In 2016, drug overdoses killed 63,632 Americans according to the CDC and that number is steadily climbing. While the epidemic is being fought across the nation to stop drug use and overdoses, there is some hope thanks to Naxolone (Narcan) which can stop an overdose caused by an opioid drug as it is happening.
This life saving opioid receptor antagonist is a medication that when given to someone experiencing an overdose, can block the effects before death ultimately occurs. It can also be used to help decrease the risk of misuse.
To administer the drug, a 1-1.5 inch needle is used and up 1cc of naloxone is added into the syringe and then injected into a muscle.
Because the drug has helped to save so many lives, it’s now available over the counter in a number of states.
With the medication making its way into more homes, the question becomes what to do with all the sharps once they are used.
Here are tips on properly disposing of Narcan/Naxolone sharps.
Handling Home Sharps
Just as with sharps for medications to treat diabetes or other diseases, these should be disposed of carefully and discreetly. You may toss them in with the rest of solid waste trash but they should be collected in a non-pierceable and sealed plastic container. An empty laundry detergent bottle will do. Once it is ¾ full, close the lid tight, be sure to label it with “do not recycle” and toss in the trash.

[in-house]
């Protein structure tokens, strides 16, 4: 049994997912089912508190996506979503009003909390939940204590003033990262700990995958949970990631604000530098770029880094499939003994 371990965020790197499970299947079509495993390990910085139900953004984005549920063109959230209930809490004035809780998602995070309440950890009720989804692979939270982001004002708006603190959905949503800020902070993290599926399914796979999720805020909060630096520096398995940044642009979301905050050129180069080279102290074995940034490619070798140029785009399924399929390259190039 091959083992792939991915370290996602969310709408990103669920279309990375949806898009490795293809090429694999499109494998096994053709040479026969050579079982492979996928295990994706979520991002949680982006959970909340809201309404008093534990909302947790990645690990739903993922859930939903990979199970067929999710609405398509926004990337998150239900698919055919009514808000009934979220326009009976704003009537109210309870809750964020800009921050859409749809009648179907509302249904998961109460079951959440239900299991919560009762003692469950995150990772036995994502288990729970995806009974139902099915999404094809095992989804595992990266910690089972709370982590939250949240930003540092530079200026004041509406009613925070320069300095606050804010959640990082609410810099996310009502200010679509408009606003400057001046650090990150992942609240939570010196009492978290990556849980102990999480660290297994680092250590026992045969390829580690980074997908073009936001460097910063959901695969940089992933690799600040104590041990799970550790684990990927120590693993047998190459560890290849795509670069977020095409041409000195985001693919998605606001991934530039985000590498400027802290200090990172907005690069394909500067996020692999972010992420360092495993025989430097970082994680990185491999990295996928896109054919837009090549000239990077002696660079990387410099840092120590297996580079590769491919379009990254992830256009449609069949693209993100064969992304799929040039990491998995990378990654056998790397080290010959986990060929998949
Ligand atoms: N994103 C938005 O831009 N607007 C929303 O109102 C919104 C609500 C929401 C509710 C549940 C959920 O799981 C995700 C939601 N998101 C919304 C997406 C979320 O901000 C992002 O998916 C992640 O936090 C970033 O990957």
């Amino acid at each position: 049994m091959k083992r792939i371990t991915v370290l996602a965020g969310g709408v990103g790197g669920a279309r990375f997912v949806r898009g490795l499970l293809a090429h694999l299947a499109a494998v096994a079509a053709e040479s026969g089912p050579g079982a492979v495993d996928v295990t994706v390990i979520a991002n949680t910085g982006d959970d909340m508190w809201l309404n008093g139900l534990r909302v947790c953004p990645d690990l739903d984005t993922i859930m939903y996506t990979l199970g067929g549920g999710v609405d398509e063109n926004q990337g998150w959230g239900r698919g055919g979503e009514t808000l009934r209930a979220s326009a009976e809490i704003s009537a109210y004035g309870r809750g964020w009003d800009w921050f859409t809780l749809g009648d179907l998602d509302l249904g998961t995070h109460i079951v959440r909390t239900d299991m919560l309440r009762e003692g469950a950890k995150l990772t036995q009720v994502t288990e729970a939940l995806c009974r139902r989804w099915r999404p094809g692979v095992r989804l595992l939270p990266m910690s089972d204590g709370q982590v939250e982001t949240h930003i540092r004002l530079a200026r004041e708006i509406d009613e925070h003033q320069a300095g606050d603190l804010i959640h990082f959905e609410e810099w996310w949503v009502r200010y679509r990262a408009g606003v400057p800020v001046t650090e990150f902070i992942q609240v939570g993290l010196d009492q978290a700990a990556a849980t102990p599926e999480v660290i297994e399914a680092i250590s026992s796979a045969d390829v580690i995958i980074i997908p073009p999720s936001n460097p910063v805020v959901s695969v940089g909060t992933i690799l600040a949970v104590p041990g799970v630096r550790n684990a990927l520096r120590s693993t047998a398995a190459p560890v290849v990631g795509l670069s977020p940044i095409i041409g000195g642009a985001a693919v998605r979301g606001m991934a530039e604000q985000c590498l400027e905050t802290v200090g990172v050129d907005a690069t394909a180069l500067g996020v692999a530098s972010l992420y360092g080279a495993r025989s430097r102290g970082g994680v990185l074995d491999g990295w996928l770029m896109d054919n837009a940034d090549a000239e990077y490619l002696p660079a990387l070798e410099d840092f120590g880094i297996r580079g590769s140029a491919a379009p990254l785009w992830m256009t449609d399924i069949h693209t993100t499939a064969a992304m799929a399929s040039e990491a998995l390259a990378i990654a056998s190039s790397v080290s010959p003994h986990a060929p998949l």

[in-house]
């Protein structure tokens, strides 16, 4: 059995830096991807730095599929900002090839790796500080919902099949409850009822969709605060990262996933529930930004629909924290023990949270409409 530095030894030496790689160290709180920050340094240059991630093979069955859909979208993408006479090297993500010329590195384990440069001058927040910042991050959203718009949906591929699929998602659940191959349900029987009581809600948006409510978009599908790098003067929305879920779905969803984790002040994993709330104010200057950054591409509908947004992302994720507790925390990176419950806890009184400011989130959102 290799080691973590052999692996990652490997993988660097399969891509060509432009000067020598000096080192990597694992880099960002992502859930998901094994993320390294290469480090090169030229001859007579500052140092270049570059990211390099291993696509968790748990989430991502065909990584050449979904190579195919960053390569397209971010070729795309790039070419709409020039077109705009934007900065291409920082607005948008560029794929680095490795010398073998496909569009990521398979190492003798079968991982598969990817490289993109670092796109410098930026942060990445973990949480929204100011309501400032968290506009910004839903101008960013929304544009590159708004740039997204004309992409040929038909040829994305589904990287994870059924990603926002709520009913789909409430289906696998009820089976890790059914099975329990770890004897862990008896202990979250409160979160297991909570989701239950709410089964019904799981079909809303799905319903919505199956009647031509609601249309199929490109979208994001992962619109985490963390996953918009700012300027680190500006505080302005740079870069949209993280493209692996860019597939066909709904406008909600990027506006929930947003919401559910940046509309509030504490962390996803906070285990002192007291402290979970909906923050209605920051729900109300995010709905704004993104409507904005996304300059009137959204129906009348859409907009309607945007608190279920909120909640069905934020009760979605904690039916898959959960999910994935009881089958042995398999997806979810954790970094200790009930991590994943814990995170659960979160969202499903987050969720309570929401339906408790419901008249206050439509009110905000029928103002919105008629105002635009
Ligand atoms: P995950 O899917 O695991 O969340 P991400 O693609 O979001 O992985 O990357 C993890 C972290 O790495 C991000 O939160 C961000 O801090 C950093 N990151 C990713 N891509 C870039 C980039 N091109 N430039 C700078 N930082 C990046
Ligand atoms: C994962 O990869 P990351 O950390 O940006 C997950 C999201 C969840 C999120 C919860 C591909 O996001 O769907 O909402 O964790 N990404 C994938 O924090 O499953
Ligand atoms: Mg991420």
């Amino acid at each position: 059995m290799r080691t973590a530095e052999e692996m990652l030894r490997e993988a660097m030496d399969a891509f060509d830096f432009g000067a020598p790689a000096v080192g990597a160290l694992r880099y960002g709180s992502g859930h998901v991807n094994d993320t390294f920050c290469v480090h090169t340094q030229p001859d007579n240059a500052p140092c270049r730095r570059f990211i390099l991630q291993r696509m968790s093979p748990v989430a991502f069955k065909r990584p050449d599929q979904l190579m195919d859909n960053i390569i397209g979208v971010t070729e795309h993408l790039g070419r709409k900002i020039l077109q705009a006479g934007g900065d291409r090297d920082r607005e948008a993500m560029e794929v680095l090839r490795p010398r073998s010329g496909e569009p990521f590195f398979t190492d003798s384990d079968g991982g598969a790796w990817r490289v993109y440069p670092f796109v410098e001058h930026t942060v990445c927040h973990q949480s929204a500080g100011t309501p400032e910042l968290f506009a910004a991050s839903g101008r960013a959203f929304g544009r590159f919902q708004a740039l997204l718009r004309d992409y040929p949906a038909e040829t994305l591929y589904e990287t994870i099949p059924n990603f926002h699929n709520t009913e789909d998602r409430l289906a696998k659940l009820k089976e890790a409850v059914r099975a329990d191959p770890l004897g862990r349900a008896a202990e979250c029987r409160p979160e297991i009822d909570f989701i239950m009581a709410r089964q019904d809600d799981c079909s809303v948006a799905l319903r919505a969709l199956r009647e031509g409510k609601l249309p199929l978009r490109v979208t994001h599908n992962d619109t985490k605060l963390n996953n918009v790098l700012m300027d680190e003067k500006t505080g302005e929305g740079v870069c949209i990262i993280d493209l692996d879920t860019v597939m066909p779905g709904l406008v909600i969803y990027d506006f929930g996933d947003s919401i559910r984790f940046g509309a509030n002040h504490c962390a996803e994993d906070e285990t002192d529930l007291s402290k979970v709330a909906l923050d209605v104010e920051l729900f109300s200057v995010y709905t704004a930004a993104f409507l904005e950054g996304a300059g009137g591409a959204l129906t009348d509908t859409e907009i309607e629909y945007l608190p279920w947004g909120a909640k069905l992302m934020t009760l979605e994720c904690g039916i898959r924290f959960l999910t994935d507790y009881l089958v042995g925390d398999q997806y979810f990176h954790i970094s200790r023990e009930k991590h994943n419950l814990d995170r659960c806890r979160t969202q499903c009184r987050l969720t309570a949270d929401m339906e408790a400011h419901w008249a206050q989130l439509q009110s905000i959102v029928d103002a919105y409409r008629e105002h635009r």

Using Drop Off and Collections
Some states and municipalities also offer safe drop off locations for medical waste. These processing locations typically will accept used sharps and other medical waste and collect it for proper disposal by charging a small fee. You should check with your local area to see if there are any upcoming dates for a collection and also what the rules are for proper storage of used sharps before dropping off.
Stay up to date on medical waste regulations and news by subscribing to the Red Bags blog.
You Might Also Like:
- 5 Pharmaceutical Waste Disposal Best Practices
- Sharps Disposal In Public Spaces for Self-injectors
- Expired Medications: Keep or Toss?